Abstract: The structure of pension systems varies by two key dimensions: the way in which benefits are determined and the way in which they are financed. The determination of benefits follows one of two main methods: (1) the defined benefit approach, in which benefits are based on a formula that relies on how much workers make and how long they work; and (2) the defined contribution approach, in which benefits are typically determined by the amount contributed and the accumulated earnings on those contributions. Pension financing also follows one of two general approaches: (1) pay-as-you-go, with contributions from current workers and their employers used to pay the pensions of current retirees; and (2) funded, with contributions invested in individual accounts that are used by workers to pay for their own retirement benefits. Today most national pension systems are based in large part on the defined benefit model and are financed on a pay-as-you-go basis. But as many of these schemes have matured and some of their limitations have emerged, policymakers have begun to search for alternatives. One alternative that has received a great deal of attention since the early 1980s is the funded defined contribution model of individual accounts. Another alternative emerged in the mid-1990s: the notional defined contribution (NDC) model. It also features individual accounts, but they are financed on a pay-as-you-go basis. This issue in brief draws on evidence from six countries that have introduced NDC schemes: Sweden (1994), Italy (1995), Latvia (1996), the Kyrgyz Republic (1997), Poland (1999), and Mongolia (2000). It describes the NDC model, reviews its major strengths and limitations, and assesses how widespread it may become in the future.
    Keywords: pension systems, benefits, defined benefit, defined contribution
    JEL: H55 J26
    Date: 2004–10
  17. By: Keith A. Bender (University of Wisonsin-Milwaukee); Natalia A. Jivan (Center for Retirement Research at Boston College)
    Abstract: Economic well-being in retirement has been of increasing interest for economic researchers. The policy implications are large. As the baby boom generation nears retirement, understanding the factors that determine economic well-being enables policymakers to evaluate and possibly reform present retirement institutions, such as public and private pension programs. Of particular interest in this field has been the focus on retirement income adequacy, that is, the financial resources retirees need to be above some minimal level. While this area of research is important, focusing on just the economic well-being of individuals may miss other factors that influence overall welfare. Indeed, there has been a lack of research on other aspects of well-being for retirees in the economics literature. This brief attempts to fill this void by examining the determinants of the overall well-being of retirees, using the 2000 Health and Retirement Study. The brief is organized as follows. The next section reviews the economics literature on well-being measures. The second section explains the data used in the analysis presented in this brief, while the third section reviews the results. A final section summarizes the study and offers areas of future research.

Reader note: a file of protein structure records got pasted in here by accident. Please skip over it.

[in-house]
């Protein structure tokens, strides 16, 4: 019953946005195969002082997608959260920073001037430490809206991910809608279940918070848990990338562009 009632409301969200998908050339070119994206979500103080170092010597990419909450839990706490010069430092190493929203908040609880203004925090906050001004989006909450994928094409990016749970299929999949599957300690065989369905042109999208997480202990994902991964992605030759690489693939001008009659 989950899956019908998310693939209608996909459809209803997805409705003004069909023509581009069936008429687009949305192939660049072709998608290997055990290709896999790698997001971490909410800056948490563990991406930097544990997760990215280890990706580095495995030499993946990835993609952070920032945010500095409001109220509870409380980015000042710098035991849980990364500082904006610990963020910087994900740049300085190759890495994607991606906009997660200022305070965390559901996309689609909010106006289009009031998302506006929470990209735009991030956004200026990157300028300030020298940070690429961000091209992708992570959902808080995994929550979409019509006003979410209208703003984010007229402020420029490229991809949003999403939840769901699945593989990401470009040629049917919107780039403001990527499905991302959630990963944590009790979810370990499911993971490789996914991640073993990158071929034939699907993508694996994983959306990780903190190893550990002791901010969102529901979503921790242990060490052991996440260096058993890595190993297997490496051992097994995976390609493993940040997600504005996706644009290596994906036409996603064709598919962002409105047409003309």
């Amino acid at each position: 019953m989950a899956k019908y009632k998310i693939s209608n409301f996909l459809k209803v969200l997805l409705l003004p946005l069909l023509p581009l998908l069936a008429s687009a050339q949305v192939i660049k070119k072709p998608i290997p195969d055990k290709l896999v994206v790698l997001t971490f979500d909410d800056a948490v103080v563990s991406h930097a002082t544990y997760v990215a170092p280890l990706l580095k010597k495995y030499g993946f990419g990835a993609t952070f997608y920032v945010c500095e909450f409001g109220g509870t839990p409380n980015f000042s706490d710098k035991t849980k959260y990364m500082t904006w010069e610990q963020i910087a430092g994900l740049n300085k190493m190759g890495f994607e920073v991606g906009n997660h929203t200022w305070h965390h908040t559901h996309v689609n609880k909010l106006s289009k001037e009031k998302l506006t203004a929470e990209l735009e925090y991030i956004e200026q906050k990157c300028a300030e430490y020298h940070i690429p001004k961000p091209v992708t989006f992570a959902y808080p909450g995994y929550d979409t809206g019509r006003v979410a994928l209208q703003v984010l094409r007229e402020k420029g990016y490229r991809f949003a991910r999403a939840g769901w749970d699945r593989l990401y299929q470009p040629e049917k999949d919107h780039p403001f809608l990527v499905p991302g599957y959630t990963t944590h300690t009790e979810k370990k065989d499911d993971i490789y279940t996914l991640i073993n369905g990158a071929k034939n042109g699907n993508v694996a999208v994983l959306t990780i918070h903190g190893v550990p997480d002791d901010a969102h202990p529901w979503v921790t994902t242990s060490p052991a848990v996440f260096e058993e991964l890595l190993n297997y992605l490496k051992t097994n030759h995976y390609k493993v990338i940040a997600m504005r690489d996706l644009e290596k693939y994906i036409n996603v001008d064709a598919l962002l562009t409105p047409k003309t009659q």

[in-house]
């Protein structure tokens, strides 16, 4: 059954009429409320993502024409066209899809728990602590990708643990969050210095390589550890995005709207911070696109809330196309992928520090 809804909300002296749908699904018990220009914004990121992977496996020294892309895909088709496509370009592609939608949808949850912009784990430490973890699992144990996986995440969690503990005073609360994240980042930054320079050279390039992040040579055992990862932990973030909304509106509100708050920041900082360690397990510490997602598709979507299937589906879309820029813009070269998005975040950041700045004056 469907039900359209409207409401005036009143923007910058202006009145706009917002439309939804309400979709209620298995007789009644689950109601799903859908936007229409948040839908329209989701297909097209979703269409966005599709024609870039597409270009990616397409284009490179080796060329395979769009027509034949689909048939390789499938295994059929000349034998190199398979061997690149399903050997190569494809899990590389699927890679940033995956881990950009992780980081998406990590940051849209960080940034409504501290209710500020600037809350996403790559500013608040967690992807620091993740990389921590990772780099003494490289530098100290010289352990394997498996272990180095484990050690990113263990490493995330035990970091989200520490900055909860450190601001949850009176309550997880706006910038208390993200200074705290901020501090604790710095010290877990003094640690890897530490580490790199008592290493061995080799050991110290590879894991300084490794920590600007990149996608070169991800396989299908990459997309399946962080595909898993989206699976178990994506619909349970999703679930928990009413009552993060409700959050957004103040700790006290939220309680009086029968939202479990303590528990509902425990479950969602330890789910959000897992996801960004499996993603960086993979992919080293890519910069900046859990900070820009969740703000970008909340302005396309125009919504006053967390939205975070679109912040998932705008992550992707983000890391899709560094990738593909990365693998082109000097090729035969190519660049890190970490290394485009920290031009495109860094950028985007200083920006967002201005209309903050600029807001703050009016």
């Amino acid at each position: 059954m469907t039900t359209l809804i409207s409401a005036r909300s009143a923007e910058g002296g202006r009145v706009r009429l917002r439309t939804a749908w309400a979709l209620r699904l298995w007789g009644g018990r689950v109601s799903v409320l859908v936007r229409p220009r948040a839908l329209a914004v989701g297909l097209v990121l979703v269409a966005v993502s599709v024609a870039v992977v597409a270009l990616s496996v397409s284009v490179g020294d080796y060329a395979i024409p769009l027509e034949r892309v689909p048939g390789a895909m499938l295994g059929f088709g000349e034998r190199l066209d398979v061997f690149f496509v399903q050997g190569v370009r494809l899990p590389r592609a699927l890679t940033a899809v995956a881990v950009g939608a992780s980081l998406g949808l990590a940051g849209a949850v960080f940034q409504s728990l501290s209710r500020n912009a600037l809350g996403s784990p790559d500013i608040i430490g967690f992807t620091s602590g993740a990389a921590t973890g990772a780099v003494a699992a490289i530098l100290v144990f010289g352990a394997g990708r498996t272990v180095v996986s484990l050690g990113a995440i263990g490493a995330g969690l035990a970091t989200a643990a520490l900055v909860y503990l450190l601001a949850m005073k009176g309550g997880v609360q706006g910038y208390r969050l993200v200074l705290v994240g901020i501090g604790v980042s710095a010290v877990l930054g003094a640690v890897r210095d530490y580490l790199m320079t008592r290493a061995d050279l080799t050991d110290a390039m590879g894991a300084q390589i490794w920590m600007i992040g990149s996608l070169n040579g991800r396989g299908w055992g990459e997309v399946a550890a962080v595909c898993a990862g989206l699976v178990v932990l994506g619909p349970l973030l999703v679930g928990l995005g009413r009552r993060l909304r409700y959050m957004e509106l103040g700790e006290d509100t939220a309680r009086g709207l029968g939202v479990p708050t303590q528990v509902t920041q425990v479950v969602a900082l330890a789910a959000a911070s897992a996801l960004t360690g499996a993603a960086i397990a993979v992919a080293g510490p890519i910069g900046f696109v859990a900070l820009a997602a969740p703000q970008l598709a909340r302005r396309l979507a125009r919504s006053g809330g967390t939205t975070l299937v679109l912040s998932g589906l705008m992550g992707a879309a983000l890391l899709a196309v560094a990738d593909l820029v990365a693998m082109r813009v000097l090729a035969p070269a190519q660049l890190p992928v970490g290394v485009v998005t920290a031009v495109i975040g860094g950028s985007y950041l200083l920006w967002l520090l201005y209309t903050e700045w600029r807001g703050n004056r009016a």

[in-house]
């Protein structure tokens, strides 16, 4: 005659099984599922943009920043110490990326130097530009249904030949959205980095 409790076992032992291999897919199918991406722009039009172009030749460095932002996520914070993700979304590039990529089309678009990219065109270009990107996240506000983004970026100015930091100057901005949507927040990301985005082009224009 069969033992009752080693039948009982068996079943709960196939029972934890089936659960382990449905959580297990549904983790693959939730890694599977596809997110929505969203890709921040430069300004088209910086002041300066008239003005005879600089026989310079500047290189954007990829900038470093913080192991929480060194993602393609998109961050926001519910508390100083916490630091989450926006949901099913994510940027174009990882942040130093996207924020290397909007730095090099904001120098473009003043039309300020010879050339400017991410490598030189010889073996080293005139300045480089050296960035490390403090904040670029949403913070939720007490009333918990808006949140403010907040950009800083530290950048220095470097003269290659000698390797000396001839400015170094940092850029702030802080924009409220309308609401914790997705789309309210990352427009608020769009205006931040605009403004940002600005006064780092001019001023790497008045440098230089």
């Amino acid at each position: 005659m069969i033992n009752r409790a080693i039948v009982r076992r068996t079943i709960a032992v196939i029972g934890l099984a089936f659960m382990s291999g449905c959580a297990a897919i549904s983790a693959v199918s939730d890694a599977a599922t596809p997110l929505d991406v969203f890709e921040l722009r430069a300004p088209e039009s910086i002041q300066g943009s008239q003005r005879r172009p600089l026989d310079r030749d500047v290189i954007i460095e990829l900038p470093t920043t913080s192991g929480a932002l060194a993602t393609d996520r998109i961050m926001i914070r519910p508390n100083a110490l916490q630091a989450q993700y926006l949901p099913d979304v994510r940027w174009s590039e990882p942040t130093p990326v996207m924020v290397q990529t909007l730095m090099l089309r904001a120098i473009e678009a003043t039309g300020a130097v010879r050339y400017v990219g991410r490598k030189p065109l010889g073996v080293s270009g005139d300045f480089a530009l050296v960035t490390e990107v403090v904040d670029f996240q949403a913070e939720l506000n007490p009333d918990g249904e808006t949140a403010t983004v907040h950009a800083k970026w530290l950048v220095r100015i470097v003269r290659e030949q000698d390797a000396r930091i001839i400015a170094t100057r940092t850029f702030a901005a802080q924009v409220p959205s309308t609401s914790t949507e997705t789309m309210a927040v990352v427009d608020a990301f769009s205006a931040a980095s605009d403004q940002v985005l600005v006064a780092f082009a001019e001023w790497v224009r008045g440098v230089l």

Keywords: retirement, baby boomers, income, well-being, retiree, satisfaction
    JEL: D31 J14
    Date: 2005–02
  18. By: Peter Gottschalk (Boston college); Minh Huynh (Social Security Administration)
    Abstract: This study is motivated by the well-documented increase in wage inequality during the 1980s and the continued high levels of inequality during the 1990s. Specifically, we examine changes in the distribution of long-run earnings and changes in economic mobility for recent cohorts. These cohorts, who either entered retirement in the 1990s or are nearing retirement, experienced very different labor market conditions during their working lives than did earlier cohorts. Economic growth led to higher mean earnings for recent cohorts but the distribution of yearly earnings became less equal. As a result of these changes, the average worker nearing retirement had higher long-run earnings than members of previous cohorts. This, however, need not have translated into higher long-run earnings across the board. Those at the bottom of the distribution of long-run earnings might actually have had lower accumulated earnings than previous cohorts if the gains from growth were more than offset by the increase in inequality of earnings during the 1980s. If the accumulated earnings of those at the bottom of the distribution fell, then this could have had an impact both on decisions about whether to continue to work after the period of normal retirement and on Social Security benefits. The second, and related, policy question is whether mobility has increased. If mobility has increased, then this may partially offset the impact of the increase in earnings inequality. Outcomes may be less equal, but there is less chance of being stuck with a bad outcome. Our ability to measure earnings mobility for five cohorts spanning a twenty-five-year period allows us to address this important question.
    Keywords: distribution, retirement, earnings, mobility
    JEL: D31 J60
    Date: 2005–01
  19. By: Dan A. Black (Syracuse University); Xiaoli Liang (Syracuse University)